ESA’s Rosetta is en route to Comet 67P/Churyumov–Gerasimenko, where it will make the most detailed study of a comet ever attempted. It will follow the comet on its journey through the inner Solar System, measuring the increase in activity as the icy surface is warmed up by the Sun. It will deposit a lander, Philae, on to the surface to study the composition and structure of the comet nucleus. It will also drill more than 20 cm into the surface to collect samples for inspection by the lander’s laboratory.
The spacecraft has been in deep-space hibernation for over 30 months and is set to wake up on 20 January 2014.
This image shows the Rosetta Engineering Qualification Model in a cleanroom at ESOC, ESA’s European Space Operations Centre in Darmstadt, Germany. It is a faithful replica of the actual spacecraft, and is being used to test and validate procedures and software prior to upload to the real Rosetta.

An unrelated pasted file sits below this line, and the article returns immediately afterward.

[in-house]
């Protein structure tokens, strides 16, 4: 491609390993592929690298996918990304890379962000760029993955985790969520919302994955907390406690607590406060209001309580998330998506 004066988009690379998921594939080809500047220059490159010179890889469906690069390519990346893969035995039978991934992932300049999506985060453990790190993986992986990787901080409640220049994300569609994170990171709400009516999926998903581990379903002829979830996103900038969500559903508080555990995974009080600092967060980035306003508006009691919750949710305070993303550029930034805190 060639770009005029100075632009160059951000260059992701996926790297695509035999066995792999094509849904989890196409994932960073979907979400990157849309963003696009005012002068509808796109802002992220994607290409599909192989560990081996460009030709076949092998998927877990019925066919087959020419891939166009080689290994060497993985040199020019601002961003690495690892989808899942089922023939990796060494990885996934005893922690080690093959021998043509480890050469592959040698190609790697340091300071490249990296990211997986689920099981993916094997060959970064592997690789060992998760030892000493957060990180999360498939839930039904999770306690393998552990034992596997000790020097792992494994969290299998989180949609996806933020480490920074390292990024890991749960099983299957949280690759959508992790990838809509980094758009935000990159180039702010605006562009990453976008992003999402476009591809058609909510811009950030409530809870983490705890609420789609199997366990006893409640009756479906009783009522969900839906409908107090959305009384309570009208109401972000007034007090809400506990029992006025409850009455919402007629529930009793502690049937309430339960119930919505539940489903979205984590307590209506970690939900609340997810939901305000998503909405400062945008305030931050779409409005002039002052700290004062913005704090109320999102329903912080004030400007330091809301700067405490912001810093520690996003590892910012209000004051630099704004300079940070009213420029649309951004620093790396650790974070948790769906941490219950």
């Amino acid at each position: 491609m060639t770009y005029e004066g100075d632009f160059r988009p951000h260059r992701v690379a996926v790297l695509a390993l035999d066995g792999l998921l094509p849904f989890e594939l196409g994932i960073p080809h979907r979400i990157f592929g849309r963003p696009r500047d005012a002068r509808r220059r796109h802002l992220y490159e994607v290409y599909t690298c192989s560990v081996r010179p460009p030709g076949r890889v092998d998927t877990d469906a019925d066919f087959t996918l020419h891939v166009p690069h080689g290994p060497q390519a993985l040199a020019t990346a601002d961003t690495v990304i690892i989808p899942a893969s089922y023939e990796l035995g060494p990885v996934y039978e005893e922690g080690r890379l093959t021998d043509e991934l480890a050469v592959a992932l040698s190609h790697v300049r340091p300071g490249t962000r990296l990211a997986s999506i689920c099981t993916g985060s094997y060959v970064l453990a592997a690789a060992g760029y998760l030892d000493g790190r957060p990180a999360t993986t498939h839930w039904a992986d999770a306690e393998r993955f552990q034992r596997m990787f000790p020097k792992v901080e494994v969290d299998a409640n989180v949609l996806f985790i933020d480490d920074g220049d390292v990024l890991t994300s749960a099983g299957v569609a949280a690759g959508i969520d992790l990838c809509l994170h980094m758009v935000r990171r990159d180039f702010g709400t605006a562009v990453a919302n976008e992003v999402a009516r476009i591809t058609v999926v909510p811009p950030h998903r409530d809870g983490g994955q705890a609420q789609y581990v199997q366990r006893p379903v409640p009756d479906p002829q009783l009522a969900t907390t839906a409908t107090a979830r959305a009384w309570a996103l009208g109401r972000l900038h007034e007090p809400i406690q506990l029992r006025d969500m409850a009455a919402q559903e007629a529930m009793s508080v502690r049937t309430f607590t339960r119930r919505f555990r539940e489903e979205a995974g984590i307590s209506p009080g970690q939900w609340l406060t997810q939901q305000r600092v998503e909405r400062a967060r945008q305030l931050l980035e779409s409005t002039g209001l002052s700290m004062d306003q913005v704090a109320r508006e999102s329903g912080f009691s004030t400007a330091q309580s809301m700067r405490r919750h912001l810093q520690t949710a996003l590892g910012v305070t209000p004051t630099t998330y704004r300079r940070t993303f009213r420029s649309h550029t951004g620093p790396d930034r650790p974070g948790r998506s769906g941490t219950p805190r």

In preparation for the wake-up next month, teams at ESOC have been working intensely to recommission the ground systems used to control Rosetta and test the board connections between Rosetta and the lander.